The 2017 Olive Harvest

December 12, 2017

This year, for the first time, I had a team of friends and family members helping me with the olive harvest for one day so we made it a special event.

 

I chose the day according to the availability of the team as well as the weather, and it had to be close to the orthodox day of Archangel Michael, which is traditionally when I harvest the olives of my premium, unfiltered olive oil (see my dedicated blog post about the Archangel Michael's early harvest). 

 

My friend Markos, who works for the French television, took a lot of footage, so his colleague Didier could edit the video below. Thank you very much to them both!

My cousin Manolis, who is a professional photographer, also took some really good shots. Many of the following pictures are his, although the low-resolution format I had to convert them into does not do them justice. Thank you Manolis!

 

I chose this special day to be the 8th November. I set off early in the morning to prepare everything so that the team could start at around 9am. Below was the view I enjoyed when I arrived.

I first brought all the empty crates to my "Tramontana" Olive Grove, which I chose to be the place of the harvest for this day. This olive grove benefits from a unique location, surrounded by various citrus groves and natural aromatic herbs. Close to the Libyan Sea, it has a unique soil composition making it very fertile and its orientation generally ensures a satisfactory olive ripeness early in the harvest season.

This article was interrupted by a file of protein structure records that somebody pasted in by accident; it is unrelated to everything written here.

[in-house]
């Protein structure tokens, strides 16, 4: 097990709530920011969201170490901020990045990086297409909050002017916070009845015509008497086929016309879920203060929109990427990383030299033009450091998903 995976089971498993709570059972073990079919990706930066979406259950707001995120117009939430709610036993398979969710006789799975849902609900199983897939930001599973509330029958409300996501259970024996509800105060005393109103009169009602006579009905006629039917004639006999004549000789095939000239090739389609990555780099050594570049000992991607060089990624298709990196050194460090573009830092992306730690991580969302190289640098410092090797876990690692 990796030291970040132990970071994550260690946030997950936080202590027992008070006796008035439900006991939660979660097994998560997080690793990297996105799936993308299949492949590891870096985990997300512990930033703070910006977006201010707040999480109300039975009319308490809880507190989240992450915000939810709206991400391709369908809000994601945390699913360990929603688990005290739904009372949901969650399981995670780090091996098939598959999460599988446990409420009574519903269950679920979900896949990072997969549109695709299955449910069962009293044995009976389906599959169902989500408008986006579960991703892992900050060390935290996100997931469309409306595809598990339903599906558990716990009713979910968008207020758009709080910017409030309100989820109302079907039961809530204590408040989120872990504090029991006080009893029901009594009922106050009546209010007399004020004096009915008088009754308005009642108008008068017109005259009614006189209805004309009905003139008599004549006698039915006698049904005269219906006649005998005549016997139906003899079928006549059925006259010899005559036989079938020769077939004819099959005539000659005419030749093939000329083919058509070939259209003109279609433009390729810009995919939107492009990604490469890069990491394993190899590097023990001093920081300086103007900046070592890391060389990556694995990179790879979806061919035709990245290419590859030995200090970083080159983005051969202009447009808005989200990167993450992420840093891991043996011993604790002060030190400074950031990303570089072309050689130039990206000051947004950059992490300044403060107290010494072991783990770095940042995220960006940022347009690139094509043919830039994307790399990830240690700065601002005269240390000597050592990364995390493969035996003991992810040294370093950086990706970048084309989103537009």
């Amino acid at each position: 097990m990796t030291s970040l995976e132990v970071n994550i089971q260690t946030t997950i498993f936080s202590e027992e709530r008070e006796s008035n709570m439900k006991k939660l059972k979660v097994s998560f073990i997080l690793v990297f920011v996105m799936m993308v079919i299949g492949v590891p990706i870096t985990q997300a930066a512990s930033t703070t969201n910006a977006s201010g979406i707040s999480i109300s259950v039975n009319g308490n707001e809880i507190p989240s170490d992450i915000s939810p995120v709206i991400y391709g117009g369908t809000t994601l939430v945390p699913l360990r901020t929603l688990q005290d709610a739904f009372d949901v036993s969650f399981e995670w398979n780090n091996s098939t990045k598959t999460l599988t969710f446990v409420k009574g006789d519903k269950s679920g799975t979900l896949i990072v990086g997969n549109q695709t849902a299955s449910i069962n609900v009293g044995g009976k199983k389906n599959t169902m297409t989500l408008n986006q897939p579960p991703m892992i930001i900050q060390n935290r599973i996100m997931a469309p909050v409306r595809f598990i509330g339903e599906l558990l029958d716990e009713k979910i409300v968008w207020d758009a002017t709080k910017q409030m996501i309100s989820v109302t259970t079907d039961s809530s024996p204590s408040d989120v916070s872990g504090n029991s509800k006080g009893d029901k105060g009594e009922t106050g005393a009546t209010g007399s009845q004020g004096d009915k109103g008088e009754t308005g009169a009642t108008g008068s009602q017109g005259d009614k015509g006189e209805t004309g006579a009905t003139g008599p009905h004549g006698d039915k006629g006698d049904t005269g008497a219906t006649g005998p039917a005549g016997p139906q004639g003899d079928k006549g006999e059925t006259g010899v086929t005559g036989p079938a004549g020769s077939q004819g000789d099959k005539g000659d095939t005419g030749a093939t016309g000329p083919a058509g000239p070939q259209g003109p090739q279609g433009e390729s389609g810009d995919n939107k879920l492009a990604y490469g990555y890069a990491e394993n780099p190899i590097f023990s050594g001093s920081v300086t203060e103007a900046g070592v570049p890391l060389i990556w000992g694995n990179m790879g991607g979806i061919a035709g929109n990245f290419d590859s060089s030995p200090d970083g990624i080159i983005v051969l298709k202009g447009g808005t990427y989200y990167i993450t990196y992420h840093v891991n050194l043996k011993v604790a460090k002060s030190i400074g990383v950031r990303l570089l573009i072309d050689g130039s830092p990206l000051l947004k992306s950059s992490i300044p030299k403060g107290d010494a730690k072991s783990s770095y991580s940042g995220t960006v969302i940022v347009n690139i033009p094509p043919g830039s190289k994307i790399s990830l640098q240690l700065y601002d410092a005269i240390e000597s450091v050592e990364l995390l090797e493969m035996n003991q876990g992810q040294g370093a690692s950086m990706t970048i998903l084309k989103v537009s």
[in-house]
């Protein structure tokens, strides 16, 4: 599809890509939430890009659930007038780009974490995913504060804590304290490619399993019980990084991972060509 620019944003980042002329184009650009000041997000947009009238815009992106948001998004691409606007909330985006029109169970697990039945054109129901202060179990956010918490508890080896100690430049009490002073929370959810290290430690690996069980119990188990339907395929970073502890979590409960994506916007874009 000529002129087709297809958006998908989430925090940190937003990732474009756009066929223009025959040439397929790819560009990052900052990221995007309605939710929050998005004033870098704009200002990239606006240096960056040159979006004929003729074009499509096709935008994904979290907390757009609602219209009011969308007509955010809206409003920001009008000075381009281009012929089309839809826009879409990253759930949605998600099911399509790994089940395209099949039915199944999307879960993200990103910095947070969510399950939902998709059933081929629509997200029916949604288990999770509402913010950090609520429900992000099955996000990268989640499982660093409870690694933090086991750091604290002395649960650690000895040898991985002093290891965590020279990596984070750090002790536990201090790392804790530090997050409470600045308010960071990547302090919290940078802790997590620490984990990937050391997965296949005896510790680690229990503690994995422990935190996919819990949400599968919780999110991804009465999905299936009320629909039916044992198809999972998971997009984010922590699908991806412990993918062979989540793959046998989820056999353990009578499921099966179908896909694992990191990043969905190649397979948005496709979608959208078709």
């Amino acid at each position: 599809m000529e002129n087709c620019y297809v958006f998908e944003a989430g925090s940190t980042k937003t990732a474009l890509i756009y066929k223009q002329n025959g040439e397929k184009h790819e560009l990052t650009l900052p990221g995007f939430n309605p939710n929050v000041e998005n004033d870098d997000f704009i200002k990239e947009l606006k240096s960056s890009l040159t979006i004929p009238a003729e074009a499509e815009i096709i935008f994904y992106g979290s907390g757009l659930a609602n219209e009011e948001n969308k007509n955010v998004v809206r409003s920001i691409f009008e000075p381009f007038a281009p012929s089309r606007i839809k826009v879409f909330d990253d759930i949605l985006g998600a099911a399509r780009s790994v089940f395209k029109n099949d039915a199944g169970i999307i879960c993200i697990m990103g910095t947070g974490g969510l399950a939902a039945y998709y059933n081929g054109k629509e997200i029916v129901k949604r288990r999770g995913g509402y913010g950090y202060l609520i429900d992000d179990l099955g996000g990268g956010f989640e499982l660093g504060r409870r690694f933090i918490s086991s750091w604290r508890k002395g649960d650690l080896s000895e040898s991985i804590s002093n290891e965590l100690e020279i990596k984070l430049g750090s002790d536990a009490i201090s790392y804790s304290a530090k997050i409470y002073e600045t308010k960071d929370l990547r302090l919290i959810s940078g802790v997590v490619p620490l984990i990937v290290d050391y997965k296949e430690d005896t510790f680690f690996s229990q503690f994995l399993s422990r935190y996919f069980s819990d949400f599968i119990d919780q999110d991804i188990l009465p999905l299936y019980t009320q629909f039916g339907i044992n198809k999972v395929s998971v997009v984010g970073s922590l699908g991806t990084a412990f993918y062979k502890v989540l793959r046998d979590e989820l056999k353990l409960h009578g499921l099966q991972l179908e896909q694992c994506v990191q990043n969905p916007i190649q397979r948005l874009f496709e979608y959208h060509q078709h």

It is however a tricky piece of land: high up on a steep hill, it is of difficult access. My tractor cannot go between the trees, so there is a lot of carrying to do. And last but not least, you have to be careful not to fall when you work there as you can stumble on small stones and easily lose your balance because of the steep slope.

 

Makita, the power tool company, also helped me, as they lent me some equipment for the whole harvesting season and offered me to keep the tool of my choice afterwards. Thank you Makita! 

We started at the top of the hill, where I had previously laid the nets down of the olive trees.

The men focused on getting the olives down of the trees with the handheld harvesters. These tools work like electric combs softly scraping off the olives from the tree branches.

 

The ladies concentrated on gathering together the olives that had fallen down on the nets, discarding any extra small branches and foliage and filling the crates with the olives.